Figure 2.
 
Representative photographs of corneal conditions in the (A) early, (B) mid, and (C) late treatment groups. The photos were taken at 1, 2, 3, and 4 weeks after initiation of the therapy. (Early treatment group: 1, 2, 3, and 4 weeks after limbal injury; mid treatment group: 2, 3, 4, and 5 weeks after the limbal injury; and late treatment group: 5, 6, 7, and 8 weeks after limbal injury). Subconjunctival injection of bevacizumab (2.5 mg, twice per week for 1 month) caused inhibition of corneal epithelial alteration, stromal opacity, and corneal NV in the early treatment group followed by the mid treatment group, whereas the late treatment did not change the corneal epithelial surface, stromal opacity, and NV formation significantly compared with the control group.
Figure 2.
 
Representative photographs of corneal conditions in the (A) early, (B) mid, and (C) late treatment groups. The photos were taken at 1, 2, 3, and 4 weeks after initiation of the therapy. (Early treatment group: 1, 2, 3, and 4 weeks after limbal injury; mid treatment group: 2, 3, 4, and 5 weeks after the limbal injury; and late treatment group: 5, 6, 7, and 8 weeks after limbal injury). Subconjunctival injection of bevacizumab (2.5 mg, twice per week for 1 month) caused inhibition of corneal epithelial alteration, stromal opacity, and corneal NV in the early treatment group followed by the mid treatment group, whereas the late treatment did not change the corneal epithelial surface, stromal opacity, and NV formation significantly compared with the control group.
Figure 3.
 
The effects of bevacizumab treatment on the healing of corneal epithelial defects. (A) In the early treatment group, bevacizumab injections significantly promoted epithelial healing at 2 and 3 weeks after treatment. (B) In the mid treatment group, the injections significantly promoted epithelial healing at 2 weeks after treatment. (C) In the late treatment group, the epithelial defects were mostly healed before the initiation of bevacizumab injection. There was no significant effect of bevacizumab on the area of epithelial defects. *P < 0.05, **P < 0.01.
Figure 3.
 
The effects of bevacizumab treatment on the healing of corneal epithelial defects. (A) In the early treatment group, bevacizumab injections significantly promoted epithelial healing at 2 and 3 weeks after treatment. (B) In the mid treatment group, the injections significantly promoted epithelial healing at 2 weeks after treatment. (C) In the late treatment group, the epithelial defects were mostly healed before the initiation of bevacizumab injection. There was no significant effect of bevacizumab on the area of epithelial defects. *P < 0.05, **P < 0.01.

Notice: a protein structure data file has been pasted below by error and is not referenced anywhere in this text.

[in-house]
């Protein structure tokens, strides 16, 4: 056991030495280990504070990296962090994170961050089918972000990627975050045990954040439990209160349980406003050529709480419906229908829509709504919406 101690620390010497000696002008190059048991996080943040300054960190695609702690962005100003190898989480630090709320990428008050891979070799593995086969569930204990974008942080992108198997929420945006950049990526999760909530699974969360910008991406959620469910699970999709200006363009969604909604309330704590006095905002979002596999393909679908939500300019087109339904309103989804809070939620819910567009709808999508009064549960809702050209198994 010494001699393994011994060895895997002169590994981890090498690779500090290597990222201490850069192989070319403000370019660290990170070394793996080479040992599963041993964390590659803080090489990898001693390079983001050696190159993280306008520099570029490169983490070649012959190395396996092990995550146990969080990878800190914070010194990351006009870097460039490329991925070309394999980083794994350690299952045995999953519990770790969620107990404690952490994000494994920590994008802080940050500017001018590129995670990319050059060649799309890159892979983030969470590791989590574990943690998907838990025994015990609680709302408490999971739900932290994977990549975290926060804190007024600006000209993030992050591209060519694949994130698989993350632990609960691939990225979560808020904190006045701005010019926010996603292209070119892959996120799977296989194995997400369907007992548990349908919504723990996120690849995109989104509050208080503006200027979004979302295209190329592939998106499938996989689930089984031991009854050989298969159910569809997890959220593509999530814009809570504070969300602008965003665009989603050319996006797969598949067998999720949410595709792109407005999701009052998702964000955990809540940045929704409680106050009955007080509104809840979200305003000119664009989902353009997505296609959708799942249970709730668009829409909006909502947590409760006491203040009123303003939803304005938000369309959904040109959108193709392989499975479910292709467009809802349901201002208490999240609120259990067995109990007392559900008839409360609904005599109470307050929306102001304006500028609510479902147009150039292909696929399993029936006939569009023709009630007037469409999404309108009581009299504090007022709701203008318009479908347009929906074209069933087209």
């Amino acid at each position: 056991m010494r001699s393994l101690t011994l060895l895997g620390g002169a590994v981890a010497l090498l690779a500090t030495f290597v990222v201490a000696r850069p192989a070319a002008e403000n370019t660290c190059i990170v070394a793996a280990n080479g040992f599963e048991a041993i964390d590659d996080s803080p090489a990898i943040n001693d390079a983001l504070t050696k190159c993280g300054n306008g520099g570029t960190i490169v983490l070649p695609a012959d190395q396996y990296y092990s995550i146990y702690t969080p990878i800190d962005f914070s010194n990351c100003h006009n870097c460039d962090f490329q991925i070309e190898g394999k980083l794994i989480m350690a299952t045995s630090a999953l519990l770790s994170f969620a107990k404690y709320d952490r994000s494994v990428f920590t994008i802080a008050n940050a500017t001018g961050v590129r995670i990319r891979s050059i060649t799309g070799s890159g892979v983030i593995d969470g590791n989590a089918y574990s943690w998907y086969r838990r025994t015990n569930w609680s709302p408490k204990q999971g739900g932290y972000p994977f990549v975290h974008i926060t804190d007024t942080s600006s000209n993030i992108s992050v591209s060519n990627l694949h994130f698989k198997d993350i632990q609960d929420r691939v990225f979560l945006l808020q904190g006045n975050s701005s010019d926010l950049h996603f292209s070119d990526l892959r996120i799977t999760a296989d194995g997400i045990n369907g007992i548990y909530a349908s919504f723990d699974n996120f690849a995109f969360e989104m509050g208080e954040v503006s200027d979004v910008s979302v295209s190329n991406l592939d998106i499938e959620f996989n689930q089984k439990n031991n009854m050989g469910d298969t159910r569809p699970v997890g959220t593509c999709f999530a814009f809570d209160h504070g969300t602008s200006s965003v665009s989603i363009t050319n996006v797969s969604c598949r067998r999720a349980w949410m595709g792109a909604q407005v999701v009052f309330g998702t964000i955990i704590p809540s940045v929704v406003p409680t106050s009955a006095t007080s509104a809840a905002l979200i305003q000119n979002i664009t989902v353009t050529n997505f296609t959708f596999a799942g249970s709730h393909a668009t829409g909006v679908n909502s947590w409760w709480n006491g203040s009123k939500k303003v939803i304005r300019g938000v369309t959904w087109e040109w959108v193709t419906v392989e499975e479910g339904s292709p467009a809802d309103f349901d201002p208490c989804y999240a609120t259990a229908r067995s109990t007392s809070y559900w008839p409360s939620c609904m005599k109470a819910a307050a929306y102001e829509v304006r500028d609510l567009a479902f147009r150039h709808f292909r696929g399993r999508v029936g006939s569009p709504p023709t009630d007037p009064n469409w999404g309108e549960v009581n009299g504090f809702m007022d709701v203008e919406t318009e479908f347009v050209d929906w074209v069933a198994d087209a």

Figure 4.
 
The effects of bevacizumab treatment in the prevention of stromal opacity and epithelial alteration at the end of treatment for 4 weeks. Early treatment of bevacizumab significantly inhibited epithelial alteration and stromal opacity followed by mid treatment, whereas late treatment had a statistically nonsignificant result. NS: not statistically significant (P > 0.05). Treatment: groups with bevacizumab injection.
Figure 4.
 
The effects of bevacizumab treatment in the prevention of stromal opacity and epithelial alteration at the end of treatment for 4 weeks. Early treatment of bevacizumab significantly inhibited epithelial alteration and stromal opacity followed by mid treatment, whereas late treatment had a statistically nonsignificant result. NS: not statistically significant (P > 0.05). Treatment: groups with bevacizumab injection.
Figure 5.
 
Representative images of immunohistochemical staining of K3 (A–C, a–c), K4 (D–F, d–f), K12 (G–I, g–i), K13 (J–L, j–l), and MUC5 (M–O, m–o) on corneal and limbal surface cells in the early, mid, and late treatment groups. 1 M after early treatment: 1 month after the limbal injury, in which subconjunctival injection of bevacizumab (2.5 mg, twice a week for 1 month) was initiated immediately after injury. 1 M after mid treatment: 5 weeks after limbal injury, in which subconjunctival injection of bevacizumab (2.5 mg, twice per week for 1 month) was initiated 1 week after injury. 1 M after late treatment: 2 months after the limbal injury, in which subconjunctival injection of bevacizumab (2.5 mg, twice per week for 1 month) was initiated at 1 month after injury. Green: the staining of K3, K4, K12, K13, and MUC5; red: PI nuclear counterstaining; white arrows (O): positive staining of MUC5, which implies the migration of goblet cells onto the corneal surface. NEG, negative controls (P–R, p–r). Scale bar, 100 μm.
Figure 5.
 
Representative images of immunohistochemical staining of K3 (A–C, a–c), K4 (D–F, d–f), K12 (G–I, g–i), K13 (J–L, j–l), and MUC5 (M–O, m–o) on corneal and limbal surface cells in the early, mid, and late treatment groups. 1 M after early treatment: 1 month after the limbal injury, in which subconjunctival injection of bevacizumab (2.5 mg, twice a week for 1 month) was initiated immediately after injury. 1 M after mid treatment: 5 weeks after limbal injury, in which subconjunctival injection of bevacizumab (2.5 mg, twice per week for 1 month) was initiated 1 week after injury. 1 M after late treatment: 2 months after the limbal injury, in which subconjunctival injection of bevacizumab (2.5 mg, twice per week for 1 month) was initiated at 1 month after injury. Green: the staining of K3, K4, K12, K13, and MUC5; red: PI nuclear counterstaining; white arrows (O): positive staining of MUC5, which implies the migration of goblet cells onto the corneal surface. NEG, negative controls (P–R, p–r). Scale bar, 100 μm.
Figure 6.